A beautifully told story of human failings and yearnings,
HEADING OUT TO WONDERFUL. By Robert Goolrick. Algonquin. 292 pages. $24.95.
“Brownsburg, Virginia, 1948, the kind of town that existed in the years right after the war, where the terrible American wanting hadn’t touched yet, where most people lived a simple life without yearning for things they couldn’t have.”
Into this small town one day arrives Charlie Beale, a stranger from parts unknown. He has a suitcase full of his things, which include a set of high-quality butcher knives, and a suitcase full of cash, which he’s using to buy up land in the country around Brownsburg.
He’s looking for a place to settle down, a place to call home, though he is warned that “before you get to wonderful, you’re going to have to pass through all right” and Brownsburg is all right.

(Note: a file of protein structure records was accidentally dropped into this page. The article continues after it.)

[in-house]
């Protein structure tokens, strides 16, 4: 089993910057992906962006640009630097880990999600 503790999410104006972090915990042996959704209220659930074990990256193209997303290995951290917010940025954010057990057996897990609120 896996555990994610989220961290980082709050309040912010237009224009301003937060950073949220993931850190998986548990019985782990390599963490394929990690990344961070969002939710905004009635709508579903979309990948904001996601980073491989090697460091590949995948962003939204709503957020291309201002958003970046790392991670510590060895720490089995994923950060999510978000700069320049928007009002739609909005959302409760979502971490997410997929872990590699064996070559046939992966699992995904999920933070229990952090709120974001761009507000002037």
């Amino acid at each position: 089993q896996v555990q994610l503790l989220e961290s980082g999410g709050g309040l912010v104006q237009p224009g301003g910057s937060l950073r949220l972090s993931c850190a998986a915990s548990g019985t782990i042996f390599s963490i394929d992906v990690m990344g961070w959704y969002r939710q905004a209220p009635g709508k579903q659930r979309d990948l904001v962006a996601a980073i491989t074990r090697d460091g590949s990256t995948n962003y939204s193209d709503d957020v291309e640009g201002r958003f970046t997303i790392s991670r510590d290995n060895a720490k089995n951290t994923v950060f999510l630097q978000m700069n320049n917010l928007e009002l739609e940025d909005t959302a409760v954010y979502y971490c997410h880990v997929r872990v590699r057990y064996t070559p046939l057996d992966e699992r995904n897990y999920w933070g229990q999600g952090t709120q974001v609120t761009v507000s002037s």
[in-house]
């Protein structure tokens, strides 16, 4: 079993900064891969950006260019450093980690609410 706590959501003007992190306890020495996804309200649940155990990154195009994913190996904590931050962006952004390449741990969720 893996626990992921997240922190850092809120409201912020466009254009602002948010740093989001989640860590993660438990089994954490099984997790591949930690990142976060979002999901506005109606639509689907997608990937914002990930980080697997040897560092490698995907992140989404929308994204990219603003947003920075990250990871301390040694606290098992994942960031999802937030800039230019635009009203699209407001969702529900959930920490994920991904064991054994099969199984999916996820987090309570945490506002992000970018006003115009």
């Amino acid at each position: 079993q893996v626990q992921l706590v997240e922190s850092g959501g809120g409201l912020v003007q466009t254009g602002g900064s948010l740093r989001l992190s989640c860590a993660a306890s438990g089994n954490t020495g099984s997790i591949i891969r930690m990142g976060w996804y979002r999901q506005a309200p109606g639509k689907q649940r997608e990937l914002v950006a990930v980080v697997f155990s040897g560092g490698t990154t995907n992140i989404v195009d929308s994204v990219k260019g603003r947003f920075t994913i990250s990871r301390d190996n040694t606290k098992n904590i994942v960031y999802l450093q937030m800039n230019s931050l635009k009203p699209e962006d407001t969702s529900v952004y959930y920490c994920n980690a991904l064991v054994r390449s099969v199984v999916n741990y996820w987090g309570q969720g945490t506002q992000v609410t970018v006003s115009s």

Goolrick makes sure it’s not an idealized small town.
It’s strictly segregated, some men beat their wives and everyone else pretends not to notice, and there’s plenty of sin for the hellfire-and-damnation preachers to rail against.
But he also imbues the novel with a strong sense of place in both the town and the surrounding countryside of mountains and valleys, rivers and farms, the breeze and the winding roads and the old mountain songs; it’s easy to see how the natural beauty of the land could be taken for “wonderful.”
Goolrick spools out the events at just the right pace, interspersing the progression of the protagonists’ illicit passion with other events as well as fleshing out some of the other people in town.
But always lurking, as in Goolrick’s previous novel, “A Reliable Wife,” is the dark undercurrent of suspense, as we hurtle toward finding out what happens.
And hurtle we do in this book, a beautifully told story of human failings and yearnings, of redemption sought but never quite attained.
Reviewer Gaylord Dold, a writer for The Wichita Eagle